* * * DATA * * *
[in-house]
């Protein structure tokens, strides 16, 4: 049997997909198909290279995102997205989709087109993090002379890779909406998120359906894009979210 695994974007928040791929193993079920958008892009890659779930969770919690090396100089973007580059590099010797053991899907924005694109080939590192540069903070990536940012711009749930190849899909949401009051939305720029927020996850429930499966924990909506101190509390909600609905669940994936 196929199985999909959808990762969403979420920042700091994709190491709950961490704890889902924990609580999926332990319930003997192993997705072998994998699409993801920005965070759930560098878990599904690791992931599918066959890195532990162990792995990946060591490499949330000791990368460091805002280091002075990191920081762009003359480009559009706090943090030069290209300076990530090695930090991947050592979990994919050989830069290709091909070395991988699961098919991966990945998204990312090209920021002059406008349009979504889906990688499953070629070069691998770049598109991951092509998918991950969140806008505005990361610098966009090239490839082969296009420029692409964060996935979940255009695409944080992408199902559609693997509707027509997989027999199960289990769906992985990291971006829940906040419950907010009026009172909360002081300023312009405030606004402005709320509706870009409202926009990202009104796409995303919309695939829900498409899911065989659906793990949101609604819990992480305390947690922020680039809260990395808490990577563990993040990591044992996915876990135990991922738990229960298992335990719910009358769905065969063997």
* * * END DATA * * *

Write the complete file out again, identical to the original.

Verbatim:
[in-house]
């Protein structure tokens, strides 16, 4: 049997997909198909290279995102997205989709087109993090002379890779909406998120359906894009979210 695994974007928040791929193993079920958008892009890659779930969770919690090396100089973007580059590099010797053991899907924005694109080939590192540069903070990536940012711009749930190849899909949401009051939305720029927020996850429930499966924990909506101190509390909600609905669940994936 196929199985999909959808990762969403979420920042700091994709190491709950961490704890889902924990609580999926332990319930003997192993997705072998994998699409993801920005965070759930560098878990599904690791992931599918066959890195532990162990792995990946060591490499949330000791990368460091805002280091002075990191920081762009003359480009559009706090943090030069290209300076990530090695930090991947050592979990994919050989830069290709091909070395991988699961098919991966990945998204990312090209920021002059406008349009979504889906990688499953070629070069691998770049598109991951092509998918991950969140806008505005990361610098966009090239490839082969296009420029692409964060996935979940255009695409944080992408199902559609693997509707027509997989027999199960289990769906992985990291971006829940906040419950907010009026009172909360002081300023312009405030606004402005709320509706870009409202926009990202009104796409995303919309695939829900498409899911065989659906793990949101609604819990992480305390947690922020680039809260990395808490990577563990993040990591044992996915876990135990991922738990229960298992335990719910009358769905065969063997």